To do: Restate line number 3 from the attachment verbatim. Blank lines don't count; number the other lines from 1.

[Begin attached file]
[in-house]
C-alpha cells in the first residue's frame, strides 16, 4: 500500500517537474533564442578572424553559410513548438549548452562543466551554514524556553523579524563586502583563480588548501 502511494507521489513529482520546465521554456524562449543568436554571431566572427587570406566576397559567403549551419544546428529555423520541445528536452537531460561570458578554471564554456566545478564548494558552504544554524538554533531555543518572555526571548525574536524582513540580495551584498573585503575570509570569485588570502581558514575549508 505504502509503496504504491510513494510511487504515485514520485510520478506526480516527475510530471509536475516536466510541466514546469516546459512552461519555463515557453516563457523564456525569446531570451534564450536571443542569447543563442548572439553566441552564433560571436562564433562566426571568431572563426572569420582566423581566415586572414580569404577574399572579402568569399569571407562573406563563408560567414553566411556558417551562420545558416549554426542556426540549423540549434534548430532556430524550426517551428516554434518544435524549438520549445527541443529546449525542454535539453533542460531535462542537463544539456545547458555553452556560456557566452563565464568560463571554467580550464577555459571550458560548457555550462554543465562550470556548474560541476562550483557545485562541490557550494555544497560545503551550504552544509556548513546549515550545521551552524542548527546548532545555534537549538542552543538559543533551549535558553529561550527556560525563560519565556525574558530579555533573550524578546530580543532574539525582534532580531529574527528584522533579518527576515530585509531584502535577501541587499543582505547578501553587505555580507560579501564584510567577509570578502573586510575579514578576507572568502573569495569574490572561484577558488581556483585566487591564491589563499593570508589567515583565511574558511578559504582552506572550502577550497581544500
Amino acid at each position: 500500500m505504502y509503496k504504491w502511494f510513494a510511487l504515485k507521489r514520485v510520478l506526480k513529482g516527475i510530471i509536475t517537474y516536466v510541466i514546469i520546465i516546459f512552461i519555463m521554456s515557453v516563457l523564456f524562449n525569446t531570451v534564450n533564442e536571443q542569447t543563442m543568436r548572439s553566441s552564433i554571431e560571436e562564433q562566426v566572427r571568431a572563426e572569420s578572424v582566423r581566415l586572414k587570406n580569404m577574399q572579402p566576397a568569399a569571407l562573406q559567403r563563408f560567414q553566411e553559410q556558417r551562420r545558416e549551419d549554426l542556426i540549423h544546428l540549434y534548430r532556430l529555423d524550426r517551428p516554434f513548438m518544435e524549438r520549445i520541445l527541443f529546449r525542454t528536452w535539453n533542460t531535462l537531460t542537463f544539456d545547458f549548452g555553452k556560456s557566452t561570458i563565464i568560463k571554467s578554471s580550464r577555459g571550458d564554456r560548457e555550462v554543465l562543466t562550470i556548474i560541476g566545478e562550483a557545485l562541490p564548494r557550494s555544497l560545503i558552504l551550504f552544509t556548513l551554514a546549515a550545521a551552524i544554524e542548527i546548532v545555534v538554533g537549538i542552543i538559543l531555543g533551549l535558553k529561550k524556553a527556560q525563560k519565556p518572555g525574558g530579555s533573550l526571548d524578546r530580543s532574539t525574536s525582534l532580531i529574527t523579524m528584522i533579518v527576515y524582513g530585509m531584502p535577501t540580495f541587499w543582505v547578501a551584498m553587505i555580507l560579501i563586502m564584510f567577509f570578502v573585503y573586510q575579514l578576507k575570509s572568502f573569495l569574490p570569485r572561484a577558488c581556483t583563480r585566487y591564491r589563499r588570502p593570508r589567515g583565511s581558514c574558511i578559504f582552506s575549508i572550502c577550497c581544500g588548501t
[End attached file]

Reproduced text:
Amino acid at each position: 500500500m505504502y509503496k504504491w502511494f510513494a510511487l504515485k507521489r514520485v510520478l506526480k513529482g516527475i510530471i509536475t517537474y516536466v510541466i514546469i520546465i516546459f512552461i519555463m521554456s515557453v516563457l523564456f524562449n525569446t531570451v534564450n533564442e536571443q542569447t543563442m543568436r548572439s553566441s552564433i554571431e560571436e562564433q562566426v566572427r571568431a572563426e572569420s578572424v582566423r581566415l586572414k587570406n580569404m577574399q572579402p566576397a568569399a569571407l562573406q559567403r563563408f560567414q553566411e553559410q556558417r551562420r545558416e549551419d549554426l542556426i540549423h544546428l540549434y534548430r532556430l529555423d524550426r517551428p516554434f513548438m518544435e524549438r520549445i520541445l527541443f529546449r525542454t528536452w535539453n533542460t531535462l537531460t542537463f544539456d545547458f549548452g555553452k556560456s557566452t561570458i563565464i568560463k571554467s578554471s580550464r577555459g571550458d564554456r560548457e555550462v554543465l562543466t562550470i556548474i560541476g566545478e562550483a557545485l562541490p564548494r557550494s555544497l560545503i558552504l551550504f552544509t556548513l551554514a546549515a550545521a551552524i544554524e542548527i546548532v545555534v538554533g537549538i542552543i538559543l531555543g533551549l535558553k529561550k524556553a527556560q525563560k519565556p518572555g525574558g530579555s533573550l526571548d524578546r530580543s532574539t525574536s525582534l532580531i529574527t523579524m528584522i533579518v527576515y524582513g530585509m531584502p535577501t540580495f541587499w543582505v547578501a551584498m553587505i555580507l560579501i563586502m564584510f567577509f570578502v573585503y573586510q575579514l578576507k575570509s572568502f573569495l569574490p570569485r572561484a577558488c581556483t583563480r585566487y591564491r589563499r588570502p593570508r589567515g583565511s581558514c574558511i578559504f582552506s575549508i572550502c577550497c581544500g588548501t